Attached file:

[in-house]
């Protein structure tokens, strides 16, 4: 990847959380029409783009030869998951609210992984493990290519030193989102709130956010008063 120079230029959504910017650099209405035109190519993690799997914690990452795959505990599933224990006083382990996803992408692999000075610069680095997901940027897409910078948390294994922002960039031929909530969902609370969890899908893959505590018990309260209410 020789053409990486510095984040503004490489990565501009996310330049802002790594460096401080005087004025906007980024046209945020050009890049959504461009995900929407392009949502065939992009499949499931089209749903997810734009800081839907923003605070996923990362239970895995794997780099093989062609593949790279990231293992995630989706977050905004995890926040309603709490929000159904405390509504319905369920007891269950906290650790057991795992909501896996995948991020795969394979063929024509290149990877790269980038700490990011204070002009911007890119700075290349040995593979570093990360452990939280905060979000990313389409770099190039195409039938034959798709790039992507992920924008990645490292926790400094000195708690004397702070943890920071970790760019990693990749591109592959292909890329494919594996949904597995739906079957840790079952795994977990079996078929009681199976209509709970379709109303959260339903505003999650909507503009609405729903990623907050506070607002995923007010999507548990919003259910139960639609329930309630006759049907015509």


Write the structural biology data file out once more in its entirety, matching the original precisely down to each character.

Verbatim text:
[in-house]
């Protein structure tokens, strides 16, 4: 990847959380029409783009030869998951609210992984493990290519030193989102709130956010008063 120079230029959504910017650099209405035109190519993690799997914690990452795959505990599933224990006083382990996803992408692999000075610069680095997901940027897409910078948390294994922002960039031929909530969902609370969890899908893959505590018990309260209410 020789053409990486510095984040503004490489990565501009996310330049802002790594460096401080005087004025906007980024046209945020050009890049959504461009995900929407392009949502065939992009499949499931089209749903997810734009800081839907923003605070996923990362239970895995794997780099093989062609593949790279990231293992995630989706977050905004995890926040309603709490929000159904405390509504319905369920007891269950906290650790057991795992909501896996995948991020795969394979063929024509290149990877790269980038700490990011204070002009911007890119700075290349040995593979570093990360452990939280905060979000990313389409770099190039195409039938034959798709790039992507992920924008990645490292926790400094000195708690004397702070943890920071970790760019990693990749591109592959292909890329494919594996949904597995739906079957840790079952795994977990079996078929009681199976209509709970379709109303959260339903505003999650909507503009609405729903990623907050506070607002995923007010999507548990919003259910139960639609329930309630006759049907015509």